QR: What are the things a business owner should keep track of for their fleet?

BJ: You want to keep good basic records on each vehicle. This helps to look for recurring issues and determines if it’s a manufacturer problem, if it’s someone driving the vehicle hard, or that the vehicle might not have been the best one for the job.

You want to look for reoccurring issues, especially if you have multiple vehicles of the same make or model; look for recurring problems and failure issues. That tells you that there is something wrong with the vehicle specifications or a component the manufacturer supplied. Look for recurring failures and analyze them with a mechanic. Are these a result of a defect in the vehicle or are there are problems with the specifications and the vehicle is overloaded? And then you take that into consideration when you replace that vehicle down the road.

QR: What should a fleet owner be doing as far as maintenance on their fleet?

BJ: You need to establish a standard maintenance policy for your fleet. Determine the frequency for the services and stick to the schedule. This is generally based on X number of miles or Y number of months. If your vehicle is classified as a commercial vehicle, some of your maintenance and inspection is then mandated by government regulations, and you need to make sure you know what those are.

If all of your vehicles are under warranty, you want to keep your vehicle under warranty, plain and simple. You want to make sure that you set up a maintenance schedule for efficiency and to keep the vehicle under warranty. At the same time, keep very close track of what your warranty coverage is and make sure you take advantage of it. Don’t pay for repairs that you could have warranted.

Every time you take a vehicle in for an oil change or have something fixed, take the opportunity to have the vehicle completely looked over. Check the front end for excessive wear damage. Look at the tires to see if they’re wearing. Rotate the tires on a regular basis. Check the tire pressure. Check the exhaust system. Inspect the suspension. Basically just look the vehicle over.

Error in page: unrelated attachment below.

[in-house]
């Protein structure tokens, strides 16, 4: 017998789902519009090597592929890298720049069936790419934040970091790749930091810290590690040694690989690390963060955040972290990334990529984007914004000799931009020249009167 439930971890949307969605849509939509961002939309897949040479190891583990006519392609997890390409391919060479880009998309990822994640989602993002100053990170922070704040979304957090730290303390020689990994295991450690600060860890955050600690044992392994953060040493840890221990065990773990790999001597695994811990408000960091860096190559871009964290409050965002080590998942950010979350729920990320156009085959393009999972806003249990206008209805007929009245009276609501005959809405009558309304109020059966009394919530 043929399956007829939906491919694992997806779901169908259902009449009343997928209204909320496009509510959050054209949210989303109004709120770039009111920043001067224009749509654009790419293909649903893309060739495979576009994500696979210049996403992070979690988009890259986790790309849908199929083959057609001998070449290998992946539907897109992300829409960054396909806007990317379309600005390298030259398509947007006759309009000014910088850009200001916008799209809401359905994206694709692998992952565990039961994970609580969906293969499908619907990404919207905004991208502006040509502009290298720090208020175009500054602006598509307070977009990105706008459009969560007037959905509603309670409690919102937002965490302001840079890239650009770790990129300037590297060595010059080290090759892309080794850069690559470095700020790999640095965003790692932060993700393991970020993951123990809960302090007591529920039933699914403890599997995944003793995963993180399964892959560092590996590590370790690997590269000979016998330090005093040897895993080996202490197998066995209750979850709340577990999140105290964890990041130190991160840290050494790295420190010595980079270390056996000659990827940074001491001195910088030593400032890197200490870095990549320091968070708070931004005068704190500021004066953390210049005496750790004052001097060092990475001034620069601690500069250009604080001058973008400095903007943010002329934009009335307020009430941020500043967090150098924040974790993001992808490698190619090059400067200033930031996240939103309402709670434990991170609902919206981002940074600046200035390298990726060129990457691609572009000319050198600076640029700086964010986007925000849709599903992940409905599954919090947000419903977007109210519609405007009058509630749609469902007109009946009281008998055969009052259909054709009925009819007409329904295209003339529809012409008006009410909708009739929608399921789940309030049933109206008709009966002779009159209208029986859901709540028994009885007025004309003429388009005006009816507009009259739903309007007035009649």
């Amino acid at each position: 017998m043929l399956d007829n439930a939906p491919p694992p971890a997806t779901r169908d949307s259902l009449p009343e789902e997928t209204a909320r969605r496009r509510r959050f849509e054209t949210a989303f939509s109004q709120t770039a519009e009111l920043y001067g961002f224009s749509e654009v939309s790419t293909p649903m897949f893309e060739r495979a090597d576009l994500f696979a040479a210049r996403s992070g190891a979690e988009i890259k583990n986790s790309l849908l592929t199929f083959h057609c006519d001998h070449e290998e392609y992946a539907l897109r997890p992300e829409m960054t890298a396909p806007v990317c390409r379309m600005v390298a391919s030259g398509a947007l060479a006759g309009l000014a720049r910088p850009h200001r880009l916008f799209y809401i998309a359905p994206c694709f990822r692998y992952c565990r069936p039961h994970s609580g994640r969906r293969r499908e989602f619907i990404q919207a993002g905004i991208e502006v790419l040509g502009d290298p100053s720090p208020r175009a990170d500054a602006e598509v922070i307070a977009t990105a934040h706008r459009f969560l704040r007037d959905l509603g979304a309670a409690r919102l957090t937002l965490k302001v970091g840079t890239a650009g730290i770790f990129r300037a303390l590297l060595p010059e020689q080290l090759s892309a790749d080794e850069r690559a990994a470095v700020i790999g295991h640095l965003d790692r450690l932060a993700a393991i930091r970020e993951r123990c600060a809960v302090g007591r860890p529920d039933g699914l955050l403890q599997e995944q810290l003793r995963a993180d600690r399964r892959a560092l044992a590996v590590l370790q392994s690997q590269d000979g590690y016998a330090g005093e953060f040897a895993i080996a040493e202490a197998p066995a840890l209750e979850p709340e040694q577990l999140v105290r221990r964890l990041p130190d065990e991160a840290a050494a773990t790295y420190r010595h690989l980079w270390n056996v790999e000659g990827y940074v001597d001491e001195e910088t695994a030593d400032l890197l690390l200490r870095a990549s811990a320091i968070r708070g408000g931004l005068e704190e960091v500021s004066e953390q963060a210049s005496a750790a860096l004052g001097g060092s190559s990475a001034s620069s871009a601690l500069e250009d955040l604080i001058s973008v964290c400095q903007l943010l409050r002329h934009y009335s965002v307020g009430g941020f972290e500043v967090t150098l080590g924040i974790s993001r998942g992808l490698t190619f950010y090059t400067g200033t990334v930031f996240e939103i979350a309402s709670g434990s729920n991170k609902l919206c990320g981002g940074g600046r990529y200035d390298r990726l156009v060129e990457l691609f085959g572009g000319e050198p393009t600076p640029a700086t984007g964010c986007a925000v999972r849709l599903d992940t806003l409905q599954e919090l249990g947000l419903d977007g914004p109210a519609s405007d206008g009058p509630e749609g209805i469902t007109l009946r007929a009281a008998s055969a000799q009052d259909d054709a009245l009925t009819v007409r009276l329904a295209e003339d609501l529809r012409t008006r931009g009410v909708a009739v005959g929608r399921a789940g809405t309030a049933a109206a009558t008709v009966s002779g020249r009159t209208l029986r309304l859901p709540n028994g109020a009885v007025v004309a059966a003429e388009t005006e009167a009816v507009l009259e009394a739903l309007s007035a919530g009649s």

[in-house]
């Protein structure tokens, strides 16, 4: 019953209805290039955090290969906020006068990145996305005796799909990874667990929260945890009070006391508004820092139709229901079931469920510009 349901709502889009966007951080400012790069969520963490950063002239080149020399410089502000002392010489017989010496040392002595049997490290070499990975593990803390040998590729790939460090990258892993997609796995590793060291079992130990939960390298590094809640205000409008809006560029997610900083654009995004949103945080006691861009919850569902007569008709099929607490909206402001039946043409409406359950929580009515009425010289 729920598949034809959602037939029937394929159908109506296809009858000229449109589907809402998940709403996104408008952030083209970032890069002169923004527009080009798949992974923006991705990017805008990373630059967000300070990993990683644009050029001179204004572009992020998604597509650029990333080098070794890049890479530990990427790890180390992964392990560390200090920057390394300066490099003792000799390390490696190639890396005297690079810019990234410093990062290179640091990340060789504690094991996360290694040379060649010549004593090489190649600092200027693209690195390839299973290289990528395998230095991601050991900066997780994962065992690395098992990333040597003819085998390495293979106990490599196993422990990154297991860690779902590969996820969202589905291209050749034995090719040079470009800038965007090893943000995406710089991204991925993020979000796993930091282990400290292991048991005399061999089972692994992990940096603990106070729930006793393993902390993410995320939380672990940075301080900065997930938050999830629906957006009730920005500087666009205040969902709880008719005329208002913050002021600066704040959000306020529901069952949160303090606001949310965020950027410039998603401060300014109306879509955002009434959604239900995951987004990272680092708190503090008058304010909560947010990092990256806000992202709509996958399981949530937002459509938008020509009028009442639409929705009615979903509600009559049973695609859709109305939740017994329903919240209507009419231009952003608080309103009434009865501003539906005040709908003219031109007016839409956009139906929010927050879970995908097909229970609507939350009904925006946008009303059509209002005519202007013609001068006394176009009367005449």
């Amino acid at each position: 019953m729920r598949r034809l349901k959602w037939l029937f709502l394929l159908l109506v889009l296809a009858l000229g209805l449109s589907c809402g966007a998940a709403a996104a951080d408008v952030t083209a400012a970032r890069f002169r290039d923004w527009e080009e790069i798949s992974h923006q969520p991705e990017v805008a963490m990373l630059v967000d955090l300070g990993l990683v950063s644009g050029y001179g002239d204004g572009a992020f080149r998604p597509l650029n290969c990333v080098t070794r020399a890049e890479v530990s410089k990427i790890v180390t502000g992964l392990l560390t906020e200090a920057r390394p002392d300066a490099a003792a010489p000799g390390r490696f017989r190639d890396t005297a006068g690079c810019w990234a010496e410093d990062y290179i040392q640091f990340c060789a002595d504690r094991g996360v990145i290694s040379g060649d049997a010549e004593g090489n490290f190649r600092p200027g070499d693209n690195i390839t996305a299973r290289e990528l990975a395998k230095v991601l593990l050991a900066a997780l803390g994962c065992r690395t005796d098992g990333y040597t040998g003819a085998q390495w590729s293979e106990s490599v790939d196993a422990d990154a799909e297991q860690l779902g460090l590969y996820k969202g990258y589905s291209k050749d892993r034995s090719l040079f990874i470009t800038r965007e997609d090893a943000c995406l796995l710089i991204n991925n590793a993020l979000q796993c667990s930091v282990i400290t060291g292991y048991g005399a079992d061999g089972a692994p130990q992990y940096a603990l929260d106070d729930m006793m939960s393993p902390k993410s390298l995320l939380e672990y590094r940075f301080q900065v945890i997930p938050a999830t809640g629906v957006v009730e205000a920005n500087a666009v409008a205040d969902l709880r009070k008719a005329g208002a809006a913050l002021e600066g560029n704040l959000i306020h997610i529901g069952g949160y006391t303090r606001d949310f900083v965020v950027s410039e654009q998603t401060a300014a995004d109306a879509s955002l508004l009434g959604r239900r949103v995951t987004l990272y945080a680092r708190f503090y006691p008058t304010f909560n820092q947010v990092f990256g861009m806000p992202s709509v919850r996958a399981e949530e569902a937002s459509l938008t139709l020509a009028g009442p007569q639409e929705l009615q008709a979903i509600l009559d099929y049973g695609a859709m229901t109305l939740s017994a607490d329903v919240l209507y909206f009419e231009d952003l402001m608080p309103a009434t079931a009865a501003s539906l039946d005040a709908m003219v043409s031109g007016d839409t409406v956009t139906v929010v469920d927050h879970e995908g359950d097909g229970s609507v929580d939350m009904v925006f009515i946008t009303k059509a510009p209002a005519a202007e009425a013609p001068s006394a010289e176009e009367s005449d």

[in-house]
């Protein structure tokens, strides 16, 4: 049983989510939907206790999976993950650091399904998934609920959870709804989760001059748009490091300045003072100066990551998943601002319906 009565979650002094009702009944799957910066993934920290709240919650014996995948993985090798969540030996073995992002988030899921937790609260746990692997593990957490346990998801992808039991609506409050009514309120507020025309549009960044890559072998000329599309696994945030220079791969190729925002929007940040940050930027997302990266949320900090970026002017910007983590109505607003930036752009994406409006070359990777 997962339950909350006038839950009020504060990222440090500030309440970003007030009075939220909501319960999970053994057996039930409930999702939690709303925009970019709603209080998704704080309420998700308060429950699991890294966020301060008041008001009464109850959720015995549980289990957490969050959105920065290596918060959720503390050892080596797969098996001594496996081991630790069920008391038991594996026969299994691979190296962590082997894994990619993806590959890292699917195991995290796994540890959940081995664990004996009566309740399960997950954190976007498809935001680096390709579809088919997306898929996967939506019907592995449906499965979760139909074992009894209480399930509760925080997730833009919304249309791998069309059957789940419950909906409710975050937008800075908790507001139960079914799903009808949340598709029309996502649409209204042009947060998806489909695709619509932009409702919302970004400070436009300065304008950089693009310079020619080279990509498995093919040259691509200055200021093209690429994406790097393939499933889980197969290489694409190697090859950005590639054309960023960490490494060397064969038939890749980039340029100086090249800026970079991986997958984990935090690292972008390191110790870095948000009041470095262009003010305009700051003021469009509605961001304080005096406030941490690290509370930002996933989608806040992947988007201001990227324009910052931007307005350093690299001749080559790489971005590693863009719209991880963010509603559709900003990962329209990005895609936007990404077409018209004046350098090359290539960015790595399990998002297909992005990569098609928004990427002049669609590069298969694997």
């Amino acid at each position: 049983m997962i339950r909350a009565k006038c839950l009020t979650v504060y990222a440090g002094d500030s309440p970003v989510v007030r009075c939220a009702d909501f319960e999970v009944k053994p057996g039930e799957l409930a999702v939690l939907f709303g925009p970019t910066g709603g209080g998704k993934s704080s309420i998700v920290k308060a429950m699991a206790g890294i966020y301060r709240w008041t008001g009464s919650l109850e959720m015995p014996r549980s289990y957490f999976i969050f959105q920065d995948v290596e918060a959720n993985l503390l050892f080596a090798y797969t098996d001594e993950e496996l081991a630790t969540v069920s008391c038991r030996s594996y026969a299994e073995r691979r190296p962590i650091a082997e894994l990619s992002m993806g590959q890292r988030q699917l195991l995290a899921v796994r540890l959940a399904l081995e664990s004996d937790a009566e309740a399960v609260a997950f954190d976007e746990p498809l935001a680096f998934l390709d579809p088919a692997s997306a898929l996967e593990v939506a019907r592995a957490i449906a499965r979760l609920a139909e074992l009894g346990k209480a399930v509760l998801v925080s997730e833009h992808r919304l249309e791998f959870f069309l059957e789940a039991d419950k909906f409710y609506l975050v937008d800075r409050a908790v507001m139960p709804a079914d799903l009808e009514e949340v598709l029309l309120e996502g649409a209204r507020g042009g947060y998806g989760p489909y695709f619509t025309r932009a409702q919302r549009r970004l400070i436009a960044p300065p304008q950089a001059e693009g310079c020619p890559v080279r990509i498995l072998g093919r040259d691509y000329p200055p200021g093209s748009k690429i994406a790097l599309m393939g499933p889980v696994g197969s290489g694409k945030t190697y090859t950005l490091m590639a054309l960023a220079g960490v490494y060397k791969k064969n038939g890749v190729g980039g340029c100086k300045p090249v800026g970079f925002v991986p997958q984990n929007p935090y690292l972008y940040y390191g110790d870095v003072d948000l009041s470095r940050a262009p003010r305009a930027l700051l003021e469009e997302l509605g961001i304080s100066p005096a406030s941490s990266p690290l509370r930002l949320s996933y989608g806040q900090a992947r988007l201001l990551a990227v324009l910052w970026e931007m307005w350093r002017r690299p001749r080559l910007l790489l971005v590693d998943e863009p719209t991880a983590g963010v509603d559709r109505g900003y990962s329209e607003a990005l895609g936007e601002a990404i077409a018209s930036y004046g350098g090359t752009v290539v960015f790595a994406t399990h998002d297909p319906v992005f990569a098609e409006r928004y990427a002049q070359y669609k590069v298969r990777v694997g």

Fleet vehicles tend to be very high maintenance in the areas of hardware, too. Because people are going in and out of them so much, door hinges and door latches tend to wear out a lot more quickly than your typical vehicle. Basically, while you’ve got the vehicle in the shop, take advantage of the situation to do more than just change the oil. You may be saving on oil and oil filters by only changing it every 10,000 miles, but then you don’t have those opportunities to look at all those other maintenance problem areas.

QR: What options should a remodeler consider to get the most out of their fleet?

BJ: There are several things you want to look at. Some heavy-duty options are really not worth the effort, but it all depends on what you’re doing. Especially if you plan on towing trailers, definitely go for a heavy-duty transmission, heavier suspensions and heavy-duty cooling is always a good idea for a commercial vehicle.

Some options are quite cheap while others can be quite expensive, so you have to look at it and say, “do I really need it or not.” Upgraded electrical systems, heavy-duty battery and alternator, heavy-duty cooling are very cheap upfront. A heavy-duty transmission can be $1,000, so you need to look at it and think about if you’re ever going to be towing a trailer with this truck

One thing you need to consider is driver comfort items. In today’s world a vehicle comes pretty nicely equipped, but there might be a few add-ons, and you may want to spend a few dollars extra just to make the driver happy. You don’t need a 10-disc CD player in dash, but at the same time, you don’t want it so stripped down that they’re going to dislike the vehicle. If they feel the vehicle is cheap and just junk, they’re going to treat it that way. So you need to strike a balance. You also need to consider options that add something to the resale value.

QR: Finally, what are the risks of managing a fleet?

BJ: Having a fleet increases your exposure to accidents. If the vehicle is involved in an accident, the other party is going to come back on you, because you probably have deeper pockets than the driver does, so make sure the fleet has the correct amount of insurance.

From a risk-management viewpoint, you need to make sure that the vehicle is designed to do the job you need it to and is maintained. You also need to make sure your drivers are properly licensed and don’t have an excessive number of driving citations.

Having a fleet can help a business owner make sure his team has the tools it needs to get the job done and with the right upkeep, can help bring in new business.